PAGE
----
On Tuesday (October 8), Nipsey Hussle offered up hard copies of his Crenshaw album at a Los Angeles pop-up shop with a whopping price tag of $100. The purchase doubles as a ticket to the rapper's upcoming hometown concert, and fans like 20-year-old Compton native Louis Gray lined up to buy "the world's first $100 album" — as it was billed — with no hesitation.
"I was surprised, as anybody else would be, but I wanted it either way. I'm a die-hard fan and I wanted to be a part of history," Gray told MTV News on Tuesday afternoon. "There was only 1,000 [CDs] made, and I wanted to have one because that's my favorite rapper. I've gotta support."
The Crenshaw project is available online via mixtape outlets but Nipsey presented it both in L.A. and for sale on his IAmProud2Pay.com site. And with only 1,000 hard copies available, some fans were willing to shell out the big bill. At press time, every last copy (and more) had sold at that established price, which has the rapper pocketing six figures.
"If it's an artist I really connect to and they motivate me, I won't trip about a price. No price is too high," Gray said, pointing to Nipsey's upcoming studio debut, Victory Lap. "No matter how much it costs — if I paid $100 for this, the album can cost $500 and I'll still buy it. Money is no object when it's all game right there on the track. On the CD, they're giving away free game, it's like a blueprint."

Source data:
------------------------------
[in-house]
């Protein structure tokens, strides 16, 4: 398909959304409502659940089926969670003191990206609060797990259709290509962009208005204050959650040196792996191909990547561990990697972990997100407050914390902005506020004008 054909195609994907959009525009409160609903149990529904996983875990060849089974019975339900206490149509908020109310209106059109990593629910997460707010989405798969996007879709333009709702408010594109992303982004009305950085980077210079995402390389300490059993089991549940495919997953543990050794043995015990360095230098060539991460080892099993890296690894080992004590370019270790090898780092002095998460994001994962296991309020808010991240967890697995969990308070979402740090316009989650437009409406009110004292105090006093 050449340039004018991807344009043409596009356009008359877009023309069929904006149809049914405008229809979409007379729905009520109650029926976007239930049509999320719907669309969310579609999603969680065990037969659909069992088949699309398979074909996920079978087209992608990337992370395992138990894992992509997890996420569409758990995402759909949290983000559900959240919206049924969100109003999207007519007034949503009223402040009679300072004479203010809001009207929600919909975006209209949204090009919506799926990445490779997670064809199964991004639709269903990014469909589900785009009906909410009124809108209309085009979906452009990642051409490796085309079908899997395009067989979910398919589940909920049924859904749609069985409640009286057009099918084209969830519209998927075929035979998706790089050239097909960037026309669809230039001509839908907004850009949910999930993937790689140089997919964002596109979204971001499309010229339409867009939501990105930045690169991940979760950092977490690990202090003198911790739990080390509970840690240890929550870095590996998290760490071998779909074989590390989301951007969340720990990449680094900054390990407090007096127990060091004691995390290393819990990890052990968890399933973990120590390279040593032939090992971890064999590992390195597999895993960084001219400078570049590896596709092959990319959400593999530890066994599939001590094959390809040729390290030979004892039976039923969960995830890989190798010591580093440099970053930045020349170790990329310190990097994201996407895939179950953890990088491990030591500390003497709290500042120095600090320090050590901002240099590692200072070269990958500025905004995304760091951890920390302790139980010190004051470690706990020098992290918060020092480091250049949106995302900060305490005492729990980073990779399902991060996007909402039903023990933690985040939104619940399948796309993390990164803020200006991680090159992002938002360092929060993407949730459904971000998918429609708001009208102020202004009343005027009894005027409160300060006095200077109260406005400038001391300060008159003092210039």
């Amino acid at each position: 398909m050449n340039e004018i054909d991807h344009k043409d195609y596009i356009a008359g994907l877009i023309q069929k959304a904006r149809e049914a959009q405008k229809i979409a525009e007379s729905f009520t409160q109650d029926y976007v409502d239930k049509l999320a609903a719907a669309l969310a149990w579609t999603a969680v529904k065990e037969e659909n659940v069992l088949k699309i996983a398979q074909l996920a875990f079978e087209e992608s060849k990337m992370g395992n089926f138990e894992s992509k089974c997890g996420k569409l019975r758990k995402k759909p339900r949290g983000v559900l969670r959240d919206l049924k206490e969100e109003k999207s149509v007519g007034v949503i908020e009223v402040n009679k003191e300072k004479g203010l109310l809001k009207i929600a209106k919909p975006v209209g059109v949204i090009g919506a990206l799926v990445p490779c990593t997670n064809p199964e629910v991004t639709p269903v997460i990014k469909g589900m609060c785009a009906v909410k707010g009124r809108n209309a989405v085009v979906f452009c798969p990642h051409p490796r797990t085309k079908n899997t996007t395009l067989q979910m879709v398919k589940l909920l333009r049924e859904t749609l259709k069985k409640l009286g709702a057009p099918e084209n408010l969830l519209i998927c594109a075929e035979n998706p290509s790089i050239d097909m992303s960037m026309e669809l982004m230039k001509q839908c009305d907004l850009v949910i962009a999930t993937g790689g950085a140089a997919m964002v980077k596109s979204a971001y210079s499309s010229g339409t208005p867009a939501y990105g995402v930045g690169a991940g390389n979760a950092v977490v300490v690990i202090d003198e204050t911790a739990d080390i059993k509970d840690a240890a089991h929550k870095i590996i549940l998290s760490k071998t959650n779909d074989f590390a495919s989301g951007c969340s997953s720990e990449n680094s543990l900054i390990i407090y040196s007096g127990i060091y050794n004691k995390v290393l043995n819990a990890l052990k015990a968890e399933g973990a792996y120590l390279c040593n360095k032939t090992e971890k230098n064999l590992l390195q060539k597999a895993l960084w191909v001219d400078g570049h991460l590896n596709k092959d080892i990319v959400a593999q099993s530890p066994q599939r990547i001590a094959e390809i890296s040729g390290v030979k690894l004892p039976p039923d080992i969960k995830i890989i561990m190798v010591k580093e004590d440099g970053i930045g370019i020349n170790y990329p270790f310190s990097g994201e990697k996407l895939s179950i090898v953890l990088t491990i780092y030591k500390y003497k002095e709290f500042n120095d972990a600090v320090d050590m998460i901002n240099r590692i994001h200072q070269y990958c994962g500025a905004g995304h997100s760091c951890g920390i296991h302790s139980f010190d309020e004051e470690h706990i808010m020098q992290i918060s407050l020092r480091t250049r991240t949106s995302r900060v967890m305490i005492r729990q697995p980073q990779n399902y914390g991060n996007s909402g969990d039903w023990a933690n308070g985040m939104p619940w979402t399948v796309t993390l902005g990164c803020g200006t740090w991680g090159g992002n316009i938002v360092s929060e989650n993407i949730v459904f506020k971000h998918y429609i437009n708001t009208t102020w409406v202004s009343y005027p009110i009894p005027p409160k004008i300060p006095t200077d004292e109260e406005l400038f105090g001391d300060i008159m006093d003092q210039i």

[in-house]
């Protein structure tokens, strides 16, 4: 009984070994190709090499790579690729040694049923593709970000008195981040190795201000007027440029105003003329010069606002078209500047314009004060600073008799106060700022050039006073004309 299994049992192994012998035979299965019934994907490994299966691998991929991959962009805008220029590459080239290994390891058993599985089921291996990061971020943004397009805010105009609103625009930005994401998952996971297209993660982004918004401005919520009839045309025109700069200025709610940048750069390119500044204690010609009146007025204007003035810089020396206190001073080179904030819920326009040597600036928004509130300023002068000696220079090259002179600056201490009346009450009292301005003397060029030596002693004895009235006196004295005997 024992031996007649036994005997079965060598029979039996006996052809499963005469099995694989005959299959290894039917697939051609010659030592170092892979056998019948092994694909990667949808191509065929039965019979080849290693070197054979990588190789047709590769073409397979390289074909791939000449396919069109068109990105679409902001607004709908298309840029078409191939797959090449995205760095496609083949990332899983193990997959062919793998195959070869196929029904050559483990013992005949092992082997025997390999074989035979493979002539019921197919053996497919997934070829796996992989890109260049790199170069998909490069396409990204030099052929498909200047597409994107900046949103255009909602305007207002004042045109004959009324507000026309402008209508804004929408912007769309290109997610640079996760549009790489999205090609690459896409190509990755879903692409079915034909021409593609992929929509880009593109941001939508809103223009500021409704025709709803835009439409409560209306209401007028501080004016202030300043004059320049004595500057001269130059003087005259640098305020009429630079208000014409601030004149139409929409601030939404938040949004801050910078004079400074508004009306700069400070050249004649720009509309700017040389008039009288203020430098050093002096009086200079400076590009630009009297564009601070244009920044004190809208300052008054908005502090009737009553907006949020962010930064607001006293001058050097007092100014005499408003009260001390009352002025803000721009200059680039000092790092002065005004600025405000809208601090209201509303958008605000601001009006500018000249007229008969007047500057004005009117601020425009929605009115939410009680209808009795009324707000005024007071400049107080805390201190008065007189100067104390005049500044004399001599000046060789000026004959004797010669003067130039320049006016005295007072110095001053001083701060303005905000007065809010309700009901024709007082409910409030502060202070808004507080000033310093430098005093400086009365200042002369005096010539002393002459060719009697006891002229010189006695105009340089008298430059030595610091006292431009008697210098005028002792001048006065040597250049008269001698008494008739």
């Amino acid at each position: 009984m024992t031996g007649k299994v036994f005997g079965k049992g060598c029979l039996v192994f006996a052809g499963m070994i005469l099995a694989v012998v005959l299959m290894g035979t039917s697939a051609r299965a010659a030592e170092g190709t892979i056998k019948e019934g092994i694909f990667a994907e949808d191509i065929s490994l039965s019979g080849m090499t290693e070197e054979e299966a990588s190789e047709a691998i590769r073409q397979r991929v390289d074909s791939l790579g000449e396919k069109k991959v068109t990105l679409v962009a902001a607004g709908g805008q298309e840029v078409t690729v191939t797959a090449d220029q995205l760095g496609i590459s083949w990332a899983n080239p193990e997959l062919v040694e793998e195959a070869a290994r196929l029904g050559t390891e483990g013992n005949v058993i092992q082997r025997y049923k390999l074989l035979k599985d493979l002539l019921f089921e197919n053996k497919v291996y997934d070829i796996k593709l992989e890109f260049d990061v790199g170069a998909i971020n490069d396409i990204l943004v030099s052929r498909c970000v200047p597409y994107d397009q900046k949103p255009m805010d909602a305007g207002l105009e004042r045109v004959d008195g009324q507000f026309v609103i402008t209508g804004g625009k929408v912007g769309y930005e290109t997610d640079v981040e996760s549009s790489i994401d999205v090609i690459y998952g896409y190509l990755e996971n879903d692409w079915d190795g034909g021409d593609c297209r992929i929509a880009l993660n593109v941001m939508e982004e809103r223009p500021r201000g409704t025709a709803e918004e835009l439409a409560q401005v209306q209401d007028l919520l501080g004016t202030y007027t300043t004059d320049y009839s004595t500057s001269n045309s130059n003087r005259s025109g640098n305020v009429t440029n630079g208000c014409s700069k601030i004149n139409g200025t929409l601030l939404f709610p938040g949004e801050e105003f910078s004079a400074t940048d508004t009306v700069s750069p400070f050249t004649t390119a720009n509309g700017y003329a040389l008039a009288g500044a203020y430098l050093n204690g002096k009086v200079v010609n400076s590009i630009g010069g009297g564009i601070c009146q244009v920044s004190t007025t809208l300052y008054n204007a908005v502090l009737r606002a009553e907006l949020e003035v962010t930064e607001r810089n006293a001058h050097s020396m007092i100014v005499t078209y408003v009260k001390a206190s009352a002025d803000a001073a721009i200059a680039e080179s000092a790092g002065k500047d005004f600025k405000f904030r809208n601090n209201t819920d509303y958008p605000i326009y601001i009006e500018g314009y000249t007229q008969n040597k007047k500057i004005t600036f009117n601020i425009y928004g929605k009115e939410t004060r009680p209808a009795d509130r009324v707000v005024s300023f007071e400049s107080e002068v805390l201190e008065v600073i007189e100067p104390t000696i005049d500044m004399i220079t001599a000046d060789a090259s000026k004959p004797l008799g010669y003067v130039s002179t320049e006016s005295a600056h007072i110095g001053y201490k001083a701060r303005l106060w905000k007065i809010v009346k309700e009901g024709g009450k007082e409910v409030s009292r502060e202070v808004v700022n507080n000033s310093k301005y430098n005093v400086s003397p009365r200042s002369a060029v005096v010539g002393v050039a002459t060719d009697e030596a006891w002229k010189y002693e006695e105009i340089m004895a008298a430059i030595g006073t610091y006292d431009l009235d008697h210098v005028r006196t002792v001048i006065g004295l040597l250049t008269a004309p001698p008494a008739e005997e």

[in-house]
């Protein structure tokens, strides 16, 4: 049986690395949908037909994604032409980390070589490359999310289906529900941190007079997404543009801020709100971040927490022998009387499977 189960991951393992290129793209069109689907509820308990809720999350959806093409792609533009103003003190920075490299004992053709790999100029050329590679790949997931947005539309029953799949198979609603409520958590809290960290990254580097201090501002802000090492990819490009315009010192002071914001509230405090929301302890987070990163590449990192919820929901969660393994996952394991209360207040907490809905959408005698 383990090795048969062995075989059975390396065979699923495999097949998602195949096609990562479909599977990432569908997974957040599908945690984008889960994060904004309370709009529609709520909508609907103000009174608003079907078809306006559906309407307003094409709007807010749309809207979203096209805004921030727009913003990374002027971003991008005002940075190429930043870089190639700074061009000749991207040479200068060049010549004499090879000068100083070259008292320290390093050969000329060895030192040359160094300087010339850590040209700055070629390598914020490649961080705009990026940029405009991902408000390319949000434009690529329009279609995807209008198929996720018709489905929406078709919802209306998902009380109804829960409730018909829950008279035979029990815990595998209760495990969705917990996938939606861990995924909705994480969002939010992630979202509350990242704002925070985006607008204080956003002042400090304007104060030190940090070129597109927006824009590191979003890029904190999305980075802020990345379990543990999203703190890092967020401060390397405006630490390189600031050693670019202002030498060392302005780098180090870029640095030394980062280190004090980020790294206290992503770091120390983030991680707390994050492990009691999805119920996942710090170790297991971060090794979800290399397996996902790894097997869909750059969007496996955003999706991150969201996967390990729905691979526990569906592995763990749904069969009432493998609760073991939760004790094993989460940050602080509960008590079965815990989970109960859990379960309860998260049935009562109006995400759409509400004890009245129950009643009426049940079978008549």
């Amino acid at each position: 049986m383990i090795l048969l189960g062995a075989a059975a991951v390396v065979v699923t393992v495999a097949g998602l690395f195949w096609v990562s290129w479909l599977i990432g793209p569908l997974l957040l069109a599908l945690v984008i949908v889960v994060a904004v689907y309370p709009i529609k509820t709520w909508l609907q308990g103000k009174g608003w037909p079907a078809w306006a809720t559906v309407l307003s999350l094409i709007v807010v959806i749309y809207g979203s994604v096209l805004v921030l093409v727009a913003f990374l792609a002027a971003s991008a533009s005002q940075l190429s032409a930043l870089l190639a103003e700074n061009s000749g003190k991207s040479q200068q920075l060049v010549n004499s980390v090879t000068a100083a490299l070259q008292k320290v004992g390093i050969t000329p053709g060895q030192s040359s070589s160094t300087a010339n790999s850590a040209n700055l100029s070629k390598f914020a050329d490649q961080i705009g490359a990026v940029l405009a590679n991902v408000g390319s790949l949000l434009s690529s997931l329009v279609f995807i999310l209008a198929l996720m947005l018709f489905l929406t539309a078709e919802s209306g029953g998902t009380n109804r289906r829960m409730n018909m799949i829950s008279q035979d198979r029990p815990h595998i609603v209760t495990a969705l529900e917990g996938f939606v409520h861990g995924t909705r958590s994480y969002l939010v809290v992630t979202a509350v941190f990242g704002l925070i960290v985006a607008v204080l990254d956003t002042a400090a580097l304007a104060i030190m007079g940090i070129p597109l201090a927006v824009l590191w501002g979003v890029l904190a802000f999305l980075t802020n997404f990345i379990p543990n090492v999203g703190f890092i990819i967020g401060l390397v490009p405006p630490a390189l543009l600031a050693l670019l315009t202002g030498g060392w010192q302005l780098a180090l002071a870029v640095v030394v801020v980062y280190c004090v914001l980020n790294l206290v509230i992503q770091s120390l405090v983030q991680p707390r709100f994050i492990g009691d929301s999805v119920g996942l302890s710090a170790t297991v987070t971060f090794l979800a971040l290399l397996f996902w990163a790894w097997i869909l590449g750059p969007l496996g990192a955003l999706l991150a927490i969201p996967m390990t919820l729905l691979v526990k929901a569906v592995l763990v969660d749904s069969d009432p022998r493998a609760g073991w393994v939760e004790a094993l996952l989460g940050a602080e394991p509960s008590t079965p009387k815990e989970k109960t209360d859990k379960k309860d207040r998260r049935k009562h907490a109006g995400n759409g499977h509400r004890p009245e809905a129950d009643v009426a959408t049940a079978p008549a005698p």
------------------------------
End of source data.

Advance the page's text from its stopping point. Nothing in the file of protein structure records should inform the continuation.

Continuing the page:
Nipsey recently described this profit model to Rap Radaras "the price of Rebellion against an industry that has tricked us all into making products that have no soul, for fear of not being heard if we don't.
"I have over 400k followers on twitter 140k on Instagram and 400k on Facebook but what good are they if they don't mobilize around my releases?" he said. "If only 1000 of those people are engaged to the point of brand loyalty then that's who I'm focused on."
It's a point that's hard to argue, since Nipsey reached his goal of selling 1,000 copies in less than 24 hours, beginning with Louis Gray who was the very first fan to purchase the album after lining up at midnight.
Earlier this year, Samsung purchased 1 million advance copies of Jay Z's Magna Carta ... Holy Grail. The mobile company offered the project for free for the first 1 million Android phone owners who downloaded the album app. That marked a major power move for hip-hop business and, Nipsey's move was similar in that he removed the middle man and chose a price that he felt suited the time and energy dedicated to the project.
In today's climate, artists are facing a steep decline in sales, coupled with a very small percentage of profit from each sale. This is a true progress report, not only for Nipsey but also for fans and supporters.
While some detractors scoffed at the move — questioning why fans would pay up 10 times the price of a normal album — the independent hustle is a strong force in 2013. Artists like Tyler, The Creator, Macklemore and Mac Miller have all so far shunned the dream of signing to a major label, and they've more than supported themselves and profited in a way most would've never envisioned. Perhaps Nipsey will inspire other artists to do the same, knowing that real fans like Louis Gray are still out there.
"I did it for Kendrick, when he dropped GKMC," Gray said. "I pre-ordered that and listened to the whole album throughout the day; that was the only thing I listened to that whole day. And I just pre-ordered Dom Kennedy's Get Home Safely. I'm just waiting for that to drop."